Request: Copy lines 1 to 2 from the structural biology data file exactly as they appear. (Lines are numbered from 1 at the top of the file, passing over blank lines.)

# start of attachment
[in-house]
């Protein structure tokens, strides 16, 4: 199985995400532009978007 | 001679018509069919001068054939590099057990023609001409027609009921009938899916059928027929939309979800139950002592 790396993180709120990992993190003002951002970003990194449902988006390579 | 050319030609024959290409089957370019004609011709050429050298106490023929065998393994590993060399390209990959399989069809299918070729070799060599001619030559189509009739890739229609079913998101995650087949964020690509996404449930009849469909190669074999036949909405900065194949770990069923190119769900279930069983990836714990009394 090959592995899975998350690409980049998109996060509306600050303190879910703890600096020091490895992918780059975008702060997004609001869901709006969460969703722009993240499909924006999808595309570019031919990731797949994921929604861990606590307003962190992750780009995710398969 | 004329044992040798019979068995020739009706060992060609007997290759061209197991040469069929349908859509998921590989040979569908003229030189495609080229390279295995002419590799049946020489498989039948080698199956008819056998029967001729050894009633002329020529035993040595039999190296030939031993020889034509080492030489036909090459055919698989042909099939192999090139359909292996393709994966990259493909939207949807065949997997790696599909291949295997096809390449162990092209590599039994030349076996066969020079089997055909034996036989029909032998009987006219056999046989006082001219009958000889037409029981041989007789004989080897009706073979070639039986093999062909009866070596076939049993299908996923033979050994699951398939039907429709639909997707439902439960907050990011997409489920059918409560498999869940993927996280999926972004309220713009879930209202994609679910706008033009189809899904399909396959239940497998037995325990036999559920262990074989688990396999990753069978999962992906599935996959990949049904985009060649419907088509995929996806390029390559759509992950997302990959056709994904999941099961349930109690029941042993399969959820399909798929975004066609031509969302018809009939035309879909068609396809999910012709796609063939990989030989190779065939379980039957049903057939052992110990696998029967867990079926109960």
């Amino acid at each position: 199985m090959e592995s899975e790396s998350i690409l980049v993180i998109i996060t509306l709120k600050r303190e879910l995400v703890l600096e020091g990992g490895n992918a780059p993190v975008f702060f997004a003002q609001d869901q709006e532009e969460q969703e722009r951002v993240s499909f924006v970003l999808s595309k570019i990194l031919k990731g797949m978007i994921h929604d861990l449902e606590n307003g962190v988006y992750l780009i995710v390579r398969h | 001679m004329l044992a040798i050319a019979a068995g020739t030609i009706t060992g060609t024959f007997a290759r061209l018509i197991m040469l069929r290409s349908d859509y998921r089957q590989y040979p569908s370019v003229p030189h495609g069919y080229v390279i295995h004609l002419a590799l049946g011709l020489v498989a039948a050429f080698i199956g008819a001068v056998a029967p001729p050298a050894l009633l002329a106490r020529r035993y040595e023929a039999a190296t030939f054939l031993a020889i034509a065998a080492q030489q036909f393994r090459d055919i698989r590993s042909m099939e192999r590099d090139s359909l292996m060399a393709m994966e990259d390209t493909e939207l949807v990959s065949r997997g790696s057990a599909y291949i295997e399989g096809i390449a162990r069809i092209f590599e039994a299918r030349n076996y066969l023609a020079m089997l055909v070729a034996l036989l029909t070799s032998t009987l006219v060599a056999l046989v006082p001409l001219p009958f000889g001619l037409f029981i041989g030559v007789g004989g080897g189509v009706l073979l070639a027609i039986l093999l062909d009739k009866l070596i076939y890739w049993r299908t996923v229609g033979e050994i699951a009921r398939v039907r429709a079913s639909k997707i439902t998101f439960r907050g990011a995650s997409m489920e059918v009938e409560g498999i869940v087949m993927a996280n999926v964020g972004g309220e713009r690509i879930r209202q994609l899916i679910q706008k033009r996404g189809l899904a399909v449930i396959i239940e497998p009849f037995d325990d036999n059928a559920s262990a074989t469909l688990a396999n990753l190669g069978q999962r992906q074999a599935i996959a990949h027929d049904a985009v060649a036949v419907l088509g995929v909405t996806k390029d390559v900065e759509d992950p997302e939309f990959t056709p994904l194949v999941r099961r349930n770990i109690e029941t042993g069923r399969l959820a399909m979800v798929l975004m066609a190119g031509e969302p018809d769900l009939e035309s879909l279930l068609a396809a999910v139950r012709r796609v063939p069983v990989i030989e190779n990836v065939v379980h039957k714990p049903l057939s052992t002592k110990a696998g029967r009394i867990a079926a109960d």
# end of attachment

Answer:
[in-house]
């Protein structure tokens, strides 16, 4: 199985995400532009978007 | 001679018509069919001068054939590099057990023609001409027609009921009938899916059928027929939309979800139950002592 790396993180709120990992993190003002951002970003990194449902988006390579 | 050319030609024959290409089957370019004609011709050429050298106490023929065998393994590993060399390209990959399989069809299918070729070799060599001619030559189509009739890739229609079913998101995650087949964020690509996404449930009849469909190669074999036949909405900065194949770990069923190119769900279930069983990836714990009394 090959592995899975998350690409980049998109996060509306600050303190879910703890600096020091490895992918780059975008702060997004609001869901709006969460969703722009993240499909924006999808595309570019031919990731797949994921929604861990606590307003962190992750780009995710398969 | 004329044992040798019979068995020739009706060992060609007997290759061209197991040469069929349908859509998921590989040979569908003229030189495609080229390279295995002419590799049946020489498989039948080698199956008819056998029967001729050894009633002329020529035993040595039999190296030939031993020889034509080492030489036909090459055919698989042909099939192999090139359909292996393709994966990259493909939207949807065949997997790696599909291949295997096809390449162990092209590599039994030349076996066969020079089997055909034996036989029909032998009987006219056999046989006082001219009958000889037409029981041989007789004989080897009706073979070639039986093999062909009866070596076939049993299908996923033979050994699951398939039907429709639909997707439902439960907050990011997409489920059918409560498999869940993927996280999926972004309220713009879930209202994609679910706008033009189809899904399909396959239940497998037995325990036999559920262990074989688990396999990753069978999962992906599935996959990949049904985009060649419907088509995929996806390029390559759509992950997302990959056709994904999941099961349930109690029941042993399969959820399909798929975004066609031509969302018809009939035309879909068609396809999910012709796609063939990989030989190779065939379980039957049903057939052992110990696998029967867990079926109960």